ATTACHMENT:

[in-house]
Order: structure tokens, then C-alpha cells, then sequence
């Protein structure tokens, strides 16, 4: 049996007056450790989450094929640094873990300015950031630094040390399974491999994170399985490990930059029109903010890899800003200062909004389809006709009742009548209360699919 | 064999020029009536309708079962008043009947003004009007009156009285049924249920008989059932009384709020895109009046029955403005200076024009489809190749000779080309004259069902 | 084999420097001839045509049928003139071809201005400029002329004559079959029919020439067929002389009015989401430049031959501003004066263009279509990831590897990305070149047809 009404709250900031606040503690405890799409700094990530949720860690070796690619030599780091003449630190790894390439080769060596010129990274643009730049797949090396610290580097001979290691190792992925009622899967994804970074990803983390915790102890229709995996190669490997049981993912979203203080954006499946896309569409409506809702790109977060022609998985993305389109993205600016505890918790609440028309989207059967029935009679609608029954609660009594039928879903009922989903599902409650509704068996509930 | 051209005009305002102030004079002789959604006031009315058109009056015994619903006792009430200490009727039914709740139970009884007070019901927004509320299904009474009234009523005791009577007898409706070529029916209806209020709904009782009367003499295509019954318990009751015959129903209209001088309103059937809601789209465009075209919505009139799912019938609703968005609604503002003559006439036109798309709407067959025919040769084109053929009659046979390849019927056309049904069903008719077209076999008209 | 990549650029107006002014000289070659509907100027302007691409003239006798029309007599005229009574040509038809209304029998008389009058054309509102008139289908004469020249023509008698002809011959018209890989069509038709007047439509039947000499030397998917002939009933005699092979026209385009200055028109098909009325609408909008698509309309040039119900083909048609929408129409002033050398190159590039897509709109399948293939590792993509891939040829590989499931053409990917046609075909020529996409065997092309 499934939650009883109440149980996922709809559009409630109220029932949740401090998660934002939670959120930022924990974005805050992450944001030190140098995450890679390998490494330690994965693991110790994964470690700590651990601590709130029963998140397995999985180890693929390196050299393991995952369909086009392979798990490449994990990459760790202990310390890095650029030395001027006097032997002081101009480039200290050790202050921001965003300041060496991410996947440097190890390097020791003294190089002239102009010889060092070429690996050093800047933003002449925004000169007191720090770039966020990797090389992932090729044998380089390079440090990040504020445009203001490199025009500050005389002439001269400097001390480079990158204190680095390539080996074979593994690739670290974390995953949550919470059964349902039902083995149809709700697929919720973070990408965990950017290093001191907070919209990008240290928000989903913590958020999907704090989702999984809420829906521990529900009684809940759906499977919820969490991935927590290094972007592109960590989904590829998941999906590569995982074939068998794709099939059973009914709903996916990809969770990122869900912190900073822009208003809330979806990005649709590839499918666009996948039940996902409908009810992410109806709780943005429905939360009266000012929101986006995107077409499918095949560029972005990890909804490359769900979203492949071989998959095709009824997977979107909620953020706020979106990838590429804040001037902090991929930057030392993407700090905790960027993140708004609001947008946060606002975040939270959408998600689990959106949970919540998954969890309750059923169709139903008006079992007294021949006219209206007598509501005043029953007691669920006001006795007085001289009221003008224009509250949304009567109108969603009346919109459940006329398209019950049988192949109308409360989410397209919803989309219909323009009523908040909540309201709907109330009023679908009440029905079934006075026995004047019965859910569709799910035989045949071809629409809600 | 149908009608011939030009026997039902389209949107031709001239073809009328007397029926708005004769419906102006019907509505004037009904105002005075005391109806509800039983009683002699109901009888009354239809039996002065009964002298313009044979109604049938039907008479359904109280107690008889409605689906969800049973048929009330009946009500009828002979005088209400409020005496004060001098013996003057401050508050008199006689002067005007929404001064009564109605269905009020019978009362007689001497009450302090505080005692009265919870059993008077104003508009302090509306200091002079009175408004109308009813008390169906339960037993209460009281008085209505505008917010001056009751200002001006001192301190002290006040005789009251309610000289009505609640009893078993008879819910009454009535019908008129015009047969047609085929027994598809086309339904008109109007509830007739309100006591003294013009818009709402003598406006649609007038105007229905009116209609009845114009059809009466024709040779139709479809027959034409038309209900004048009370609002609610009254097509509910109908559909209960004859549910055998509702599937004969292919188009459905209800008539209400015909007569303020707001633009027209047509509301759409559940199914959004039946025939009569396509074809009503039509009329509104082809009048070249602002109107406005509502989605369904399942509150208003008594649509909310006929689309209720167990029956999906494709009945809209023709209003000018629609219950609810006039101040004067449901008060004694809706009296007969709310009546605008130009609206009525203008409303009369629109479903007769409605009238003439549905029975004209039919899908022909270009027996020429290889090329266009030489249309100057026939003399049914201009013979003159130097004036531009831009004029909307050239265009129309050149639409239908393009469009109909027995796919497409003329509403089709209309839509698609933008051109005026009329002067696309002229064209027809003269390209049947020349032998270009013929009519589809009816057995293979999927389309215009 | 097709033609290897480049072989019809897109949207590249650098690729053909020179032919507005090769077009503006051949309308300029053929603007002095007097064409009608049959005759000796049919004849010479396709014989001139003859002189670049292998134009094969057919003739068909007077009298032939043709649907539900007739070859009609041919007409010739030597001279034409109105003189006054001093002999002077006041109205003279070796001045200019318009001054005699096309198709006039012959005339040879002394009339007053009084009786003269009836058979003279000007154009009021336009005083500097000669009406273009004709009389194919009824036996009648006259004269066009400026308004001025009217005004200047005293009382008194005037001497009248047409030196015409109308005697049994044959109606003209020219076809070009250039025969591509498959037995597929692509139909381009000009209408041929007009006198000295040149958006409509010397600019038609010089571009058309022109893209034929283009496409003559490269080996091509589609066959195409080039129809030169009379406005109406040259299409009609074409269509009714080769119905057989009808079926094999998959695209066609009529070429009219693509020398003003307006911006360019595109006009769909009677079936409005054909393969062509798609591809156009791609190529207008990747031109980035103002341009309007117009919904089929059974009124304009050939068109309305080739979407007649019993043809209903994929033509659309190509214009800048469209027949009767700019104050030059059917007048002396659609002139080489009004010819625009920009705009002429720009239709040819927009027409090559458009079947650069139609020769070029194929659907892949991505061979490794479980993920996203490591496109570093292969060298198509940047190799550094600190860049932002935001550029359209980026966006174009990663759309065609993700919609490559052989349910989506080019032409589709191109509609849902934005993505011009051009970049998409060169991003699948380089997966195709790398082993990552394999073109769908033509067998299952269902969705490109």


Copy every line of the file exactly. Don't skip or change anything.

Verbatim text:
[in-house]
Order: structure tokens, then C-alpha cells, then sequence
């Protein structure tokens, strides 16, 4: 049996007056450790989450094929640094873990300015950031630094040390399974491999994170399985490990930059029109903010890899800003200062909004389809006709009742009548209360699919 | 064999020029009536309708079962008043009947003004009007009156009285049924249920008989059932009384709020895109009046029955403005200076024009489809190749000779080309004259069902 | 084999420097001839045509049928003139071809201005400029002329004559079959029919020439067929002389009015989401430049031959501003004066263009279509990831590897990305070149047809 009404709250900031606040503690405890799409700094990530949720860690070796690619030599780091003449630190790894390439080769060596010129990274643009730049797949090396610290580097001979290691190792992925009622899967994804970074990803983390915790102890229709995996190669490997049981993912979203203080954006499946896309569409409506809702790109977060022609998985993305389109993205600016505890918790609440028309989207059967029935009679609608029954609660009594039928879903009922989903599902409650509704068996509930 | 051209005009305002102030004079002789959604006031009315058109009056015994619903006792009430200490009727039914709740139970009884007070019901927004509320299904009474009234009523005791009577007898409706070529029916209806209020709904009782009367003499295509019954318990009751015959129903209209001088309103059937809601789209465009075209919505009139799912019938609703968005609604503002003559006439036109798309709407067959025919040769084109053929009659046979390849019927056309049904069903008719077209076999008209 | 990549650029107006002014000289070659509907100027302007691409003239006798029309007599005229009574040509038809209304029998008389009058054309509102008139289908004469020249023509008698002809011959018209890989069509038709007047439509039947000499030397998917002939009933005699092979026209385009200055028109098909009325609408909008698509309309040039119900083909048609929408129409002033050398190159590039897509709109399948293939590792993509891939040829590989499931053409990917046609075909020529996409065997092309 499934939650009883109440149980996922709809559009409630109220029932949740401090998660934002939670959120930022924990974005805050992450944001030190140098995450890679390998490494330690994965693991110790994964470690700590651990601590709130029963998140397995999985180890693929390196050299393991995952369909086009392979798990490449994990990459760790202990310390890095650029030395001027006097032997002081101009480039200290050790202050921001965003300041060496991410996947440097190890390097020791003294190089002239102009010889060092070429690996050093800047933003002449925004000169007191720090770039966020990797090389992932090729044998380089390079440090990040504020445009203001490199025009500050005389002439001269400097001390480079990158204190680095390539080996074979593994690739670290974390995953949550919470059964349902039902083995149809709700697929919720973070990408965990950017290093001191907070919209990008240290928000989903913590958020999907704090989702999984809420829906521990529900009684809940759906499977919820969490991935927590290094972007592109960590989904590829998941999906590569995982074939068998794709099939059973009914709903996916990809969770990122869900912190900073822009208003809330979806990005649709590839499918666009996948039940996902409908009810992410109806709780943005429905939360009266000012929101986006995107077409499918095949560029972005990890909804490359769900979203492949071989998959095709009824997977979107909620953020706020979106990838590429804040001037902090991929930057030392993407700090905790960027993140708004609001947008946060606002975040939270959408998600689990959106949970919540998954969890309750059923169709139903008006079992007294021949006219209206007598509501005043029953007691669920006001006795007085001289009221003008224009509250949304009567109108969603009346919109459940006329398209019950049988192949109308409360989410397209919803989309219909323009009523908040909540309201709907109330009023679908009440029905079934006075026995004047019965859910569709799910035989045949071809629409809600 | 149908009608011939030009026997039902389209949107031709001239073809009328007397029926708005004769419906102006019907509505004037009904105002005075005391109806509800039983009683002699109901009888009354239809039996002065009964002298313009044979109604049938039907008479359904109280107690008889409605689906969800049973048929009330009946009500009828002979005088209400409020005496004060001098013996003057401050508050008199006689002067005007929404001064009564109605269905009020019978009362007689001497009450302090505080005692009265919870059993008077104003508009302090509306200091002079009175408004109308009813008390169906339960037993209460009281008085209505505008917010001056009751200002001006001192301190002290006040005789009251309610000289009505609640009893078993008879819910009454009535019908008129015009047969047609085929027994598809086309339904008109109007509830007739309100006591003294013009818009709402003598406006649609007038105007229905009116209609009845114009059809009466024709040779139709479809027959034409038309209900004048009370609002609610009254097509509910109908559909209960004859549910055998509702599937004969292919188009459905209800008539209400015909007569303020707001633009027209047509509301759409559940199914959004039946025939009569396509074809009503039509009329509104082809009048070249602002109107406005509502989605369904399942509150208003008594649509909310006929689309209720167990029956999906494709009945809209023709209003000018629609219950609810006039101040004067449901008060004694809706009296007969709310009546605008130009609206009525203008409303009369629109479903007769409605009238003439549905029975004209039919899908022909270009027996020429290889090329266009030489249309100057026939003399049914201009013979003159130097004036531009831009004029909307050239265009129309050149639409239908393009469009109909027995796919497409003329509403089709209309839509698609933008051109005026009329002067696309002229064209027809003269390209049947020349032998270009013929009519589809009816057995293979999927389309215009 | 097709033609290897480049072989019809897109949207590249650098690729053909020179032919507005090769077009503006051949309308300029053929603007002095007097064409009608049959005759000796049919004849010479396709014989001139003859002189670049292998134009094969057919003739068909007077009298032939043709649907539900007739070859009609041919007409010739030597001279034409109105003189006054001093002999002077006041109205003279070796001045200019318009001054005699096309198709006039012959005339040879002394009339007053009084009786003269009836058979003279000007154009009021336009005083500097000669009406273009004709009389194919009824036996009648006259004269066009400026308004001025009217005004200047005293009382008194005037001497009248047409030196015409109308005697049994044959109606003209020219076809070009250039025969591509498959037995597929692509139909381009000009209408041929007009006198000295040149958006409509010397600019038609010089571009058309022109893209034929283009496409003559490269080996091509589609066959195409080039129809030169009379406005109406040259299409009609074409269509009714080769119905057989009808079926094999998959695209066609009529070429009219693509020398003003307006911006360019595109006009769909009677079936409005054909393969062509798609591809156009791609190529207008990747031109980035103002341009309007117009919904089929059974009124304009050939068109309305080739979407007649019993043809209903994929033509659309190509214009800048469209027949009767700019104050030059059917007048002396659609002139080489009004010819625009920009705009002429720009239709040819927009027409090559458009079947650069139609020769070029194929659907892949991505061979490794479980993920996203490591496109570093292969060298198509940047190799550094600190860049932002935001550029359209980026966006174009990663759309065609993700919609490559052989349910989506080019032409589709191109509609849902934005993505011009051009970049998409060169991003699948380089997966195709790398082993990552394999073109769908033509067998299952269902969705490109």